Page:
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Judy G.
I was raised in South Florida back in the years when it was a peaceful and wonderfully safe place to live. We lived a mile from the beach and could ride our bikes over the intercoastal bridge right to the best beach around. All my years of growing up I was a competitive swimmer and belonged to AAU. I granduated from Florida State University with a BS degree in nursing. I am recently retired but I'm thinking of going back to work to support my hobbies.
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Saturday, February 27, 2016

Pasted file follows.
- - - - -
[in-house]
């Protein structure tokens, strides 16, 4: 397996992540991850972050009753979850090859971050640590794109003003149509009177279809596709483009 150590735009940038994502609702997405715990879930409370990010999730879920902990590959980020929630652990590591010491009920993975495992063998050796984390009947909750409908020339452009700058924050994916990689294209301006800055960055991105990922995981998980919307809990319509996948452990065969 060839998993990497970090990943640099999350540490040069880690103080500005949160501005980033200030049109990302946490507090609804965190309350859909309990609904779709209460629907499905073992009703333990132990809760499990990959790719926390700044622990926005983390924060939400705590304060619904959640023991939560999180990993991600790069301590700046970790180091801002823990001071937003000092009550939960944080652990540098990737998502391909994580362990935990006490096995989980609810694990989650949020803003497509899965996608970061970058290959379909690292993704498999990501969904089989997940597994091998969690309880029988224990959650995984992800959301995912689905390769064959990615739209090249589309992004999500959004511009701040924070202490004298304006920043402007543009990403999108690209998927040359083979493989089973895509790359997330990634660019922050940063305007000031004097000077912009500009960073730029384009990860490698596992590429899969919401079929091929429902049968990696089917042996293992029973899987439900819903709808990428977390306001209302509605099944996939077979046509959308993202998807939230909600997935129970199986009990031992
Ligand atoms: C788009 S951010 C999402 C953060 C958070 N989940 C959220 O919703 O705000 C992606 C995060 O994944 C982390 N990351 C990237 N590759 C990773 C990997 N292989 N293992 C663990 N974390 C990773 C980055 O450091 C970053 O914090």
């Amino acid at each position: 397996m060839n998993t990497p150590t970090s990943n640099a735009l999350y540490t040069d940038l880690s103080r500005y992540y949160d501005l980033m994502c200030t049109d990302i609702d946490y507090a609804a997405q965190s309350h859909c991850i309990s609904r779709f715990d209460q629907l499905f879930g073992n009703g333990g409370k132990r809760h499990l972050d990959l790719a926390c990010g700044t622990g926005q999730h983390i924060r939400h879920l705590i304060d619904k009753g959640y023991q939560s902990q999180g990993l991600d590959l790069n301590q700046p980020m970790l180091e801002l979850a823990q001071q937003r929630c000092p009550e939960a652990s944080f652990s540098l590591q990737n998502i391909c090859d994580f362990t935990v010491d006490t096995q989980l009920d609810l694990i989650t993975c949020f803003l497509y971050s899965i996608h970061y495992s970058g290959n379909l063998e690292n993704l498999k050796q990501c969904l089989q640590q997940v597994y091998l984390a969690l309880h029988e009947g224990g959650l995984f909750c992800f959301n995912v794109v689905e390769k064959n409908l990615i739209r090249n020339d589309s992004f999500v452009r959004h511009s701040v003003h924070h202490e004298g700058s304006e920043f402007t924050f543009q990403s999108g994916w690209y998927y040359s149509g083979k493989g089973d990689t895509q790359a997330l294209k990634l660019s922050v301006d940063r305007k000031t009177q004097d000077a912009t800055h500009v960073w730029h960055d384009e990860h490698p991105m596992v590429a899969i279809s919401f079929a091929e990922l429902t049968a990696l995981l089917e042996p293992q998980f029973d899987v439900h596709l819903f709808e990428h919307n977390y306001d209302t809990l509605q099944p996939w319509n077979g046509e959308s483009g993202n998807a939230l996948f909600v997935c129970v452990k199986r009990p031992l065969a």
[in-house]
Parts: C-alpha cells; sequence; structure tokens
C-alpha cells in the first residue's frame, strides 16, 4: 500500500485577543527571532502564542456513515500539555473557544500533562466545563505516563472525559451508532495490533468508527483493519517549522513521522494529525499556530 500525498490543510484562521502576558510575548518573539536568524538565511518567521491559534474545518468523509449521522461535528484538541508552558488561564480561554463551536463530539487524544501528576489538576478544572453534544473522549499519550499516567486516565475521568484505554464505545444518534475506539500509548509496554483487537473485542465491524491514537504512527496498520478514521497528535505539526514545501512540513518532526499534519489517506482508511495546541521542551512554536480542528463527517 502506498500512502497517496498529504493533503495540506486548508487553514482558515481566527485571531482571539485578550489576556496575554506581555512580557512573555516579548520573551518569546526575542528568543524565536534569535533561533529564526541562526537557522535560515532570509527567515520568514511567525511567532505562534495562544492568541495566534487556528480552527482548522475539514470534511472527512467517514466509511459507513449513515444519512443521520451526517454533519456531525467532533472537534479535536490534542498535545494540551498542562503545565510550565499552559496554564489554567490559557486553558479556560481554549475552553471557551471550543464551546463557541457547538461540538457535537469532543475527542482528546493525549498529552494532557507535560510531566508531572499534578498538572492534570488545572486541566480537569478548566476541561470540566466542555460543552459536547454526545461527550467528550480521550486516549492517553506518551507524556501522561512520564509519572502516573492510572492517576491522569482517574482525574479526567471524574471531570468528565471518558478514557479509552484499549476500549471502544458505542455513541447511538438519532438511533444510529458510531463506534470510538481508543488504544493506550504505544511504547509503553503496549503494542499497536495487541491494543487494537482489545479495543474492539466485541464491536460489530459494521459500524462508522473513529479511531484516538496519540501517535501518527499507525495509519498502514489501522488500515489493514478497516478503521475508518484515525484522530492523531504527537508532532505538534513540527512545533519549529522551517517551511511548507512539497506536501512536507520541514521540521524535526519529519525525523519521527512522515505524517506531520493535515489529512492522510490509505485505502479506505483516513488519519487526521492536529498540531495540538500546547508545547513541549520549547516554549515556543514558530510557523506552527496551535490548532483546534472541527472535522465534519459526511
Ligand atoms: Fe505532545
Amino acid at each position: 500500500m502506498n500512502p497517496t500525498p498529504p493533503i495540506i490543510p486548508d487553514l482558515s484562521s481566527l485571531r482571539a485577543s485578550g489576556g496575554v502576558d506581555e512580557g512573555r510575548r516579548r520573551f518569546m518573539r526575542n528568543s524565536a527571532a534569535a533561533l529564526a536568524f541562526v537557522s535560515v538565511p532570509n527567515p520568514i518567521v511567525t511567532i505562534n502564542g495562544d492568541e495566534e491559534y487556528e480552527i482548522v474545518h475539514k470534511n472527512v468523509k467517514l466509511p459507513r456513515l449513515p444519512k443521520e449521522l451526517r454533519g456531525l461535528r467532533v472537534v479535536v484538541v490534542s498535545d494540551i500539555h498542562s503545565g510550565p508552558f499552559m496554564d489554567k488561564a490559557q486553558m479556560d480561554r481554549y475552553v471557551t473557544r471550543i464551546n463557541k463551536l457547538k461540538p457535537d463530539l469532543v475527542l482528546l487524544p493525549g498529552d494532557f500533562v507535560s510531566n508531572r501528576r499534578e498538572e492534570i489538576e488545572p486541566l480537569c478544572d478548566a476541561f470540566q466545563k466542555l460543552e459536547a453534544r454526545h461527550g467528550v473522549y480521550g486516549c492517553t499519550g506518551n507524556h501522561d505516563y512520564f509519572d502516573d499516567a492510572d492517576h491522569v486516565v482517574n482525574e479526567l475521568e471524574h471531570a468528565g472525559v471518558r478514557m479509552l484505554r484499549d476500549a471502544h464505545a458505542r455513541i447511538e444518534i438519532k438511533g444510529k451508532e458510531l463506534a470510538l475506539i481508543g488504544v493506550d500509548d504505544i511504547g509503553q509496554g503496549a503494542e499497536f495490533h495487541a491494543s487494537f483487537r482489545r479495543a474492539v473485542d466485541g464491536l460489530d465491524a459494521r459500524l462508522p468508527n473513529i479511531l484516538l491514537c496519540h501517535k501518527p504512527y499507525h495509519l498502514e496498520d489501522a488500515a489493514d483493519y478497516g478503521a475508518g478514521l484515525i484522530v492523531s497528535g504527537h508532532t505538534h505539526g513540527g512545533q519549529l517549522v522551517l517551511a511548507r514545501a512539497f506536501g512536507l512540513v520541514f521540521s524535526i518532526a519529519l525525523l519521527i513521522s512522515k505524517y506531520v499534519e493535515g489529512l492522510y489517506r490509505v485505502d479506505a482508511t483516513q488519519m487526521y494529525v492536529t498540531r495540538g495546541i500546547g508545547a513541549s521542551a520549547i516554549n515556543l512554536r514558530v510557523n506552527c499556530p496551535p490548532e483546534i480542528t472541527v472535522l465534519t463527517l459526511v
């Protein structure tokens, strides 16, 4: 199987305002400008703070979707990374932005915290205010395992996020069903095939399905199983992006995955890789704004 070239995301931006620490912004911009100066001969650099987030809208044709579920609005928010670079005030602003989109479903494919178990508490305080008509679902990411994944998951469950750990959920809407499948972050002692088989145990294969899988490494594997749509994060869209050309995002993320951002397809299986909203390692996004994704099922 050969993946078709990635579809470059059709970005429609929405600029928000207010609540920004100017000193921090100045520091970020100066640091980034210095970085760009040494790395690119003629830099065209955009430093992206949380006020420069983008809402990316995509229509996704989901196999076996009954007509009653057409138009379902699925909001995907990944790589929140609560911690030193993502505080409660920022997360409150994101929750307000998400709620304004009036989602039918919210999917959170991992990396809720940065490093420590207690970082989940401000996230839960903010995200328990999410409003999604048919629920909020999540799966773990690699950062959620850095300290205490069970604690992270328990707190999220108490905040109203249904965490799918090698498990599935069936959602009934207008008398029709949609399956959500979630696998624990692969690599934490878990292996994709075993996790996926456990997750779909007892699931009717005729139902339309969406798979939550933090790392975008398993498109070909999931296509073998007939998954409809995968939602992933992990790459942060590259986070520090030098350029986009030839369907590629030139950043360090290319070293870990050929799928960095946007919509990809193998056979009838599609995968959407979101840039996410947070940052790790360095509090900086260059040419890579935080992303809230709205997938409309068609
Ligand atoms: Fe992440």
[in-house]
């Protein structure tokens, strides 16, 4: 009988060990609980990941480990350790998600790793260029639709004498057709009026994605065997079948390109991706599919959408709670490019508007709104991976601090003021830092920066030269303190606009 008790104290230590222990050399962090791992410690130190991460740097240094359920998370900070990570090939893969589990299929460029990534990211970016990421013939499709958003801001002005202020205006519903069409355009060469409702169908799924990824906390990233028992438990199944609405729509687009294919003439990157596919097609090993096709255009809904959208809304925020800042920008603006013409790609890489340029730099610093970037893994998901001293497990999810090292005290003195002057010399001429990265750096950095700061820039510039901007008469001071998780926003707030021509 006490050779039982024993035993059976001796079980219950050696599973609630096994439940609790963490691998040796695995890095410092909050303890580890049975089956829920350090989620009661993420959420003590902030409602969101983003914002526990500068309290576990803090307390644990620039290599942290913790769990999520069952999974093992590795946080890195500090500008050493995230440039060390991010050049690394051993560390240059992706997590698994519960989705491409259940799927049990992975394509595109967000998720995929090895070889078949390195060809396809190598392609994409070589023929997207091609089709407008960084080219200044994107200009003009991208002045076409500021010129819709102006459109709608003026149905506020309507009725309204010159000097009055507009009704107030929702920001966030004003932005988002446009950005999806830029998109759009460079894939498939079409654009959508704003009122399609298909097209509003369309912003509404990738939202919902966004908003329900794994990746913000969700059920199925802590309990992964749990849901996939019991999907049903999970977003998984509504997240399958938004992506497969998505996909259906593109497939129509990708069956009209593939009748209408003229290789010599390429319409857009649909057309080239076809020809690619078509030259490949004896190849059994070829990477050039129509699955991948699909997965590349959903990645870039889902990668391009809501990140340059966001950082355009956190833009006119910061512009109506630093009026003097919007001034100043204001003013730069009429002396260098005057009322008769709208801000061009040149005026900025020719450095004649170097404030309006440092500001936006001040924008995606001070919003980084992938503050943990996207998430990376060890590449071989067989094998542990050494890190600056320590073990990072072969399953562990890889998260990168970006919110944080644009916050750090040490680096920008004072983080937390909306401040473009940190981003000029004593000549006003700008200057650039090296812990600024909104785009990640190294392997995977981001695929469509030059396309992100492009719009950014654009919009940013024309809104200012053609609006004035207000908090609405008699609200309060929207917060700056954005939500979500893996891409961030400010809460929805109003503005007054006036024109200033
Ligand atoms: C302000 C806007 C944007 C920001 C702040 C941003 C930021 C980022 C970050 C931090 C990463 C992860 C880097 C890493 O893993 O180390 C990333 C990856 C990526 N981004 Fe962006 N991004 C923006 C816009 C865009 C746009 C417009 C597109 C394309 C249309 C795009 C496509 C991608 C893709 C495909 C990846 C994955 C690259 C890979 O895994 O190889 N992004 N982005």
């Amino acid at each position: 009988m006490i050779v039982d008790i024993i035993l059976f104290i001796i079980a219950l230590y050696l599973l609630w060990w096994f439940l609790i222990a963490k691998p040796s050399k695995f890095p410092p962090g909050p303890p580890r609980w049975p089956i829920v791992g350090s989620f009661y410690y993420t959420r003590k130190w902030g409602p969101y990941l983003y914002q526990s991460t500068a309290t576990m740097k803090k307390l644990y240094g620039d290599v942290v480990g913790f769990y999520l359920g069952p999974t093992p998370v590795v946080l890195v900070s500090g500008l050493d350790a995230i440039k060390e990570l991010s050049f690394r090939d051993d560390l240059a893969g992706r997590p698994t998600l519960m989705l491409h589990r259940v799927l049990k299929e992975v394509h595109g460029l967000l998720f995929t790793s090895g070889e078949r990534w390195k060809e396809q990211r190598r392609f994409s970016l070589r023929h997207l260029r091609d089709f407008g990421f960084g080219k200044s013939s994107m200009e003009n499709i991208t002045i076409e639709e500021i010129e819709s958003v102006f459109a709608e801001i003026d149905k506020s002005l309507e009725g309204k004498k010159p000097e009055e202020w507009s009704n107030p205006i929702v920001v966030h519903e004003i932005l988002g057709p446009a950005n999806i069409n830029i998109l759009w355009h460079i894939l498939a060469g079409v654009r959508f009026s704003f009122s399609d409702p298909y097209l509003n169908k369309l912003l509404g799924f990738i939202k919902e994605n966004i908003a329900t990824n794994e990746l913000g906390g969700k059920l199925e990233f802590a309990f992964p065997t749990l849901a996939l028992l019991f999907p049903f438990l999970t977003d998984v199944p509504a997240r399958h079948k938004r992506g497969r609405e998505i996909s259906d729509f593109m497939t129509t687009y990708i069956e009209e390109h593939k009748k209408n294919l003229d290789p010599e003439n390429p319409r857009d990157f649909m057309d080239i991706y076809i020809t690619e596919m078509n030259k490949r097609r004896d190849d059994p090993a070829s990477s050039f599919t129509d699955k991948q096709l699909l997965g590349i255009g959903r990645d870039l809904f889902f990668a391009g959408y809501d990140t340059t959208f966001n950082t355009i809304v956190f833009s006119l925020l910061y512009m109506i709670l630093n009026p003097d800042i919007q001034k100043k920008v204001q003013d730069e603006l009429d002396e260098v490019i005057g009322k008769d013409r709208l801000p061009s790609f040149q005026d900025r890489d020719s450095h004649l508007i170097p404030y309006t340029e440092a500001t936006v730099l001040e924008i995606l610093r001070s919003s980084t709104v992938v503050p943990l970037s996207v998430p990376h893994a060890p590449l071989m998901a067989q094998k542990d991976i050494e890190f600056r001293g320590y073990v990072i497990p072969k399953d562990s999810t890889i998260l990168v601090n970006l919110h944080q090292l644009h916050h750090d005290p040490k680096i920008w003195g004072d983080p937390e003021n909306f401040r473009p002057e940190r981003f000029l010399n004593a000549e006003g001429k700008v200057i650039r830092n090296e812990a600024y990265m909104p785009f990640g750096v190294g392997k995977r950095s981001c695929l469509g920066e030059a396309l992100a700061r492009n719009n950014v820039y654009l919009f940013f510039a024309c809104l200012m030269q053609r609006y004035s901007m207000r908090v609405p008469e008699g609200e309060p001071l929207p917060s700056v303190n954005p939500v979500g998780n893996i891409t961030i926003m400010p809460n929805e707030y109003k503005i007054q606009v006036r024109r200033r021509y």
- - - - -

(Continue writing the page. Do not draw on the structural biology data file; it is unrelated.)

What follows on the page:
Have you ever gone on a vacation that you had bad feelings about before you left and knew you should never have gone on by the time you got home?  Well, this happened to me this month.  For a number of months my husband and I had been planning on going to see a good friend of his, who is now an ex- patriot living the cheap life in Panama.  He kept telling us that the country of Panama is just like Florida, only better.  Temps are in the moderate zone, except when you're down in the city, where it's often 100 degrees.  So, on February 8th, we flew into the 3rd world country of Panama, arriving at about 9:30 EST.  Panama is the same time zone as EST in the US.  When we left Tennessee, it was a comfortable 40 degrees or so, and when we arrived in Panama and finally got through customs, it was a balmy and humid 75 degrees, but a little rainy.  We had to drive an hour up into the mountains right outside of Panama City on the bumpiest, pot-hole filled roads I have ever been on.  By the time we got to the area where our friend and his wife lived, the temperature was in the lower 60's and very windy.  I'm talking about 30 mph windy!  We went to bed that night and woke up the next morning to a beautiful day, still very windy.   Our hostess had fixed a lovely breakfast with sausage, waffles (frozen), and lots of fresh fruit.  We spent most of the day just relaxing on their porch and enjoying the gorgeous birds that they feed with bananas 3x daily.  There were even a group of monkeys that came in down to eat too.  This, to me, was thoroughly enjoyable, and, hopefully I got some good pictures.  I haven't had a chance to get them developed yet.